The partition of Ireland one hundred years ago handed power to the descendants of the Scottish and English planters in the six counties of Ulster and to the counter-revolutionaries in the 26 counties, the Redondite Garrison class, they took control with the blessing of the catholic church creating two sectarian partitionist states.
The post colonial theory helps to explain the mindset of these people in the 26 county state, it explains why they have remained subservient to their former British masters, even as they side with European unions capitalist interests against them at the moment.
It explains why they embrace the British monarchy with such pitiful subservience. It explains why they attempted to honour the memory of the RIC/Black n Tans in Dublin castle and explains why they would attempt to build a monument containing the names of British war criminals alongside the names of Irish Republican Volunteers and non-combatant innocent civilians.
A Wall of Shame
Only the warped post colonial mindset could envisage that this flawed historical narrative would be acceptable to the Irish people.
No amount of historical revisionism can hide the fact that British crown forces committed war crimes, murders, rapes and pillage during the revolutionary periods from 1690 to 1798 to 1916 and indeed right up to the present day. The mindset of these people to think that the names of these British war criminals would be acceptable alongside our patriot dead and innocent civilians is mind boggling. When details emerged of the proposals for their so called necrology wall in Glasnevin cemetery overlooking the graves of our patriot dead it created widespread opposition among Republicans and the Irish people, the Glasnevin trust steamed ahead with plans to include crown forces on the monument with the full support of successive Fine Gael and Fianna Fail governments, the outcome was as predictable as it was inevitable. As news emerged that the Glasnevin trust has finally listened to the wishes of the people and abandoned the project. A false narrative has emerged that Republicans were opposed to the names of innocent citizens and in particular children killed during Easter week. The only opposition was to the names of crown forces.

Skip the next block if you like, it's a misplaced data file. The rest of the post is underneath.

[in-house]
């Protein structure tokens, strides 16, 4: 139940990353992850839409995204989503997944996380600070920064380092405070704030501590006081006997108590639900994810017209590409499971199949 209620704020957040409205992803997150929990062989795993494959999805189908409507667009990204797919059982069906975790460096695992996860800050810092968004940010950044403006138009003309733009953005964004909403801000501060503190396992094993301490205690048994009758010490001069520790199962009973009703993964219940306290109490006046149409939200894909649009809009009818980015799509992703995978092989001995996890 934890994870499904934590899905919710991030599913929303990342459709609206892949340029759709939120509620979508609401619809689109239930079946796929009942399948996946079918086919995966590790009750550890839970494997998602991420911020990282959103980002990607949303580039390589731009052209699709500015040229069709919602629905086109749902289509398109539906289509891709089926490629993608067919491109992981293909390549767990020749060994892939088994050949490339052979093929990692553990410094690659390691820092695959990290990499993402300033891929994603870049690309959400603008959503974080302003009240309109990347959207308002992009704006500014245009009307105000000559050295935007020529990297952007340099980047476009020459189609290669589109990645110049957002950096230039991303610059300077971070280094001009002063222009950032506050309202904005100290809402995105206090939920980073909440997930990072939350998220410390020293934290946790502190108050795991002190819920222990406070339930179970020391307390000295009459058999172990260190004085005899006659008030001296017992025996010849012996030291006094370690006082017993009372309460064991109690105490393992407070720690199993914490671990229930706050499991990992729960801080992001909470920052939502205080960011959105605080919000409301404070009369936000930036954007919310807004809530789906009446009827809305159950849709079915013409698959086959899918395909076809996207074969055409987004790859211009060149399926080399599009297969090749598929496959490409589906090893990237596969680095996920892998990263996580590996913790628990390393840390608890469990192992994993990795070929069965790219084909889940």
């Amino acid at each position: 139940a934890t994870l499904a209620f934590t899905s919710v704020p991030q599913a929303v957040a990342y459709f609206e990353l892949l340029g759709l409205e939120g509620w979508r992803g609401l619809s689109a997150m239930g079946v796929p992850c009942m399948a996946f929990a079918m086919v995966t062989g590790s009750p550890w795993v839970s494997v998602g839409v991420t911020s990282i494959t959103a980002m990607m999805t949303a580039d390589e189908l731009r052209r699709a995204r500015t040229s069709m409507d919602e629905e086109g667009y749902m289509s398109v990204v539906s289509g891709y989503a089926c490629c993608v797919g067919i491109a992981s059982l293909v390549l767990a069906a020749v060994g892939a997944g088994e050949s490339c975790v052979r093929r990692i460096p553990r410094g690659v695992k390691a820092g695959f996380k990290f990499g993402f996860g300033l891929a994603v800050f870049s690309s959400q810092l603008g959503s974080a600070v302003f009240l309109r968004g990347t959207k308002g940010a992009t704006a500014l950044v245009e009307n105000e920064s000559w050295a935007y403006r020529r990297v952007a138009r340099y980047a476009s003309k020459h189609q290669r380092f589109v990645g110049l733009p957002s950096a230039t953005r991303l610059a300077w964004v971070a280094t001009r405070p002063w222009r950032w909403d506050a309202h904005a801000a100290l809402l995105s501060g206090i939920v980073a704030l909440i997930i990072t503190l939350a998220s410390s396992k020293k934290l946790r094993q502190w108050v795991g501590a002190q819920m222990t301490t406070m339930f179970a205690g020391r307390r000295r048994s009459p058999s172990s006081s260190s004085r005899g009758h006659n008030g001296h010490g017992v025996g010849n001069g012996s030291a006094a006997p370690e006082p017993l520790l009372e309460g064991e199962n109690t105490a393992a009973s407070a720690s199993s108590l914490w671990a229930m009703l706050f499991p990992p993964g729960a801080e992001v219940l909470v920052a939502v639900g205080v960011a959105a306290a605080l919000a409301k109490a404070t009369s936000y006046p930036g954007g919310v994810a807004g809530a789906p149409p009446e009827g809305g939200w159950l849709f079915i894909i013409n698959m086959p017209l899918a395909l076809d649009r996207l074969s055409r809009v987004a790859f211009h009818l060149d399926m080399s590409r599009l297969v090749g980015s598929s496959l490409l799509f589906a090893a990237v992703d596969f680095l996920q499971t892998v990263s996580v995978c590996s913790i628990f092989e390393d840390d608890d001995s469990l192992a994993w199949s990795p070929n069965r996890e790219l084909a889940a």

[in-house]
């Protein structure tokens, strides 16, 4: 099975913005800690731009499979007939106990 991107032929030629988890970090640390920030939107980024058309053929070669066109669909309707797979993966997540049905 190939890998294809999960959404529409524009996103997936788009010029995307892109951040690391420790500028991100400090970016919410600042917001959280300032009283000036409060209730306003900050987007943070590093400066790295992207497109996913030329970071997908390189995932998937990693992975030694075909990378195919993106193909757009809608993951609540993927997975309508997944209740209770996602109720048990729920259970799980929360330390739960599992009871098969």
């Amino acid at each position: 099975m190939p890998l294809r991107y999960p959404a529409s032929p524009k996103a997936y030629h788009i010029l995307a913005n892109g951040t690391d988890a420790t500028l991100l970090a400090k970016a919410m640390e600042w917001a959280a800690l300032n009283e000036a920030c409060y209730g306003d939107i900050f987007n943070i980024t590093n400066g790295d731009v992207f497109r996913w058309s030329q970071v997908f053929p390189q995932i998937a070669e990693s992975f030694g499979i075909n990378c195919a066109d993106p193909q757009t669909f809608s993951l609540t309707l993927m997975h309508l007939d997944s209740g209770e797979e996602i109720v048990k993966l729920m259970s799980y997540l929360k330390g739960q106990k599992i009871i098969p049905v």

We in the 1916 societies endorse the proposal made by Republican political party Éirigí in calling for the wall to be repurposed to remember all the civilian non-combatants who died during the revolutionary period from 1916 to 1923.
We can guarantee that such a repurposing would not only provide a long term solution and an overdue public acknowledgment of the civilians and children that were killed during that period of our history. It will give the relatives of these people a place to remember them in peace and dignity.
It will also end the cynical exploitation of these relatives by the likes of RTE’s Joe Duffy in order to promote his book sales.
In the event that common sense prevails and the proposed repurposing of the wall is agreed, we in the 1916 societies offer our services as intermediaries between Republicans and the Glasnevin trust to ensure a satisfactory outcome for all.